As new technology transforms the IT landscape, the future of server user management is being written and rewritten. The makeup of data centers has been completely transformed by the cloud and the Infrastructure-as-a-Service model. Amazon Web Services (AWS) began leading this charge in 2006 and today boasts $14B in annual revenue (Fortune, 2017) – even while fighting off fierce competition from Google and Microsoft. Clearly with the data center changing, there are risks and opportunities, especially when it comes to saving money and optimizing user management on servers. So IT admins can’t help but ask, “What is the future of server user management?”
But before we jump into the future of server user management, let’s take a look at how IT managed user access to servers in the past.
Server User Management in the Past
In the past, data centers were on-prem and the most common platform was Microsoft® Windows Server. Typically IT would connect their Windows Servers to the central user directory, which commonly was Active Directory®. In this setup, IT had the control they needed for effective server user management.
Then the world of IT changed. Data centers moved to the cloud, users no longer worked in one central location, and non-Microsoft resources became commonplace among the workforce. Microsoft wasn’t ready to let go of the empire they created with Active Directory, so they made it challenging to connect Active Directory to remote servers, web-based applications, and non-Windows systems. IT ended up losing the visibility they had over server user management.
However, weak server user management creates major security risks within an organization. Critical digital assets are often stored on servers, so it is crucial for IT to always know who has access to servers and what level of access users have. Also, IT should have the ability to securely revoke access to servers when a user leaves the company – and to be able to do so with 100% certainty.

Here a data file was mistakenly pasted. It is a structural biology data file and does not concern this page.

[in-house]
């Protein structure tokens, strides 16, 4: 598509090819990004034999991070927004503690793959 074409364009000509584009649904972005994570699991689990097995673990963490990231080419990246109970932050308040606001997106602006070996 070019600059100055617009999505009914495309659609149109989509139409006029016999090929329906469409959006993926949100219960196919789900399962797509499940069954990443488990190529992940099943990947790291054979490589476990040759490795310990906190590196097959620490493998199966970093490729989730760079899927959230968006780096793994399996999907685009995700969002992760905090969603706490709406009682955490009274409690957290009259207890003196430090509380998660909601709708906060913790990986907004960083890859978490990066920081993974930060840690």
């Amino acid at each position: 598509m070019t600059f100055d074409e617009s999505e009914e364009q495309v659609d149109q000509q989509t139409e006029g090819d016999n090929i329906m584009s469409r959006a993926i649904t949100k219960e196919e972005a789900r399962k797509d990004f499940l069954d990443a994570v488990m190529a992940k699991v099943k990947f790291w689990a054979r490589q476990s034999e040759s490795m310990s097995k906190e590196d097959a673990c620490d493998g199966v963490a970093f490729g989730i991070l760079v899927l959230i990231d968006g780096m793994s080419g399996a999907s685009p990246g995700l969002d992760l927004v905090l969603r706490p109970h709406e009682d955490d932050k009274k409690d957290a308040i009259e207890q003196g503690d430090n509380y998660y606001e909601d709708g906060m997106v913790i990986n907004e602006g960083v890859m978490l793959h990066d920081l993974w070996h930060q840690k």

Progress of Server User Management
To compensate for Active Directory’s limitations, IT admins leveraged a couple of different approaches to regain control over user access to servers.
The first approach IT admins would employ was manual management of user access to servers. However this method is not scalable, and doesn’t provide IT with the 100% visibility they need for server user management.
Another option is to use configuration management tools like Chef or Puppet. These tools might be a good temporary solution for a small startup, but are not suitable for a fast growing environment. In fast growing environments, not everybody needs the same level of access, and configuration management tools tend to lack the ability to control the level of access a user has within servers.
Large enterprises commonly adopted a third option: implement an additional enterprise identity management solution for just server user management. This option would provide IT with the control they needed, but it was not cost effective.
The Future of Server User Management is DaaS
Recently, a fourth option has become available. It’s a next generation identity and access management platform called Directory-as-a-Service® (DaaS). DaaS can connect a user’s single identity to all of their modern IT assets regardless of platform, place, protocol, or provider.
When it comes to server user management, this means that IT can now effectively manage user access to on-prem and remote Linux and Windows servers, and they can manage users with the cloud provider of their choice whether it’s AWS or GCP.
DaaS is separated from conventional solutions by its multi-protocol approach. This grants IT admins the ability to centralize user access to wired and WiFi networks via RADIUS, on-prem and web-based applications via LDAP and SAML, and physical and virtual file storage via Samba. IT not only gains the control they need for their server user management, but they also significantly improve management over their other IT resources.
Get Started Today
JumpCloud is the world’s leading Directory-as-a-Service. If you would like to learn more about managing user access to servers, consider reading the Tamr case study and how they simplified user management to about 300 remote servers using JumpCloud.
For more information about the future of server user management, we hope you’ll reach out to us with any questions you might have. If you’re ready to start testing Directory-as-a-Service’s server management, sign up for a free account. All of our features are available, and your first ten users are free forever.
This is a Security Bloggers Network syndicated blog post authored by Natalie Bluhm. Read the original post at: JumpCloud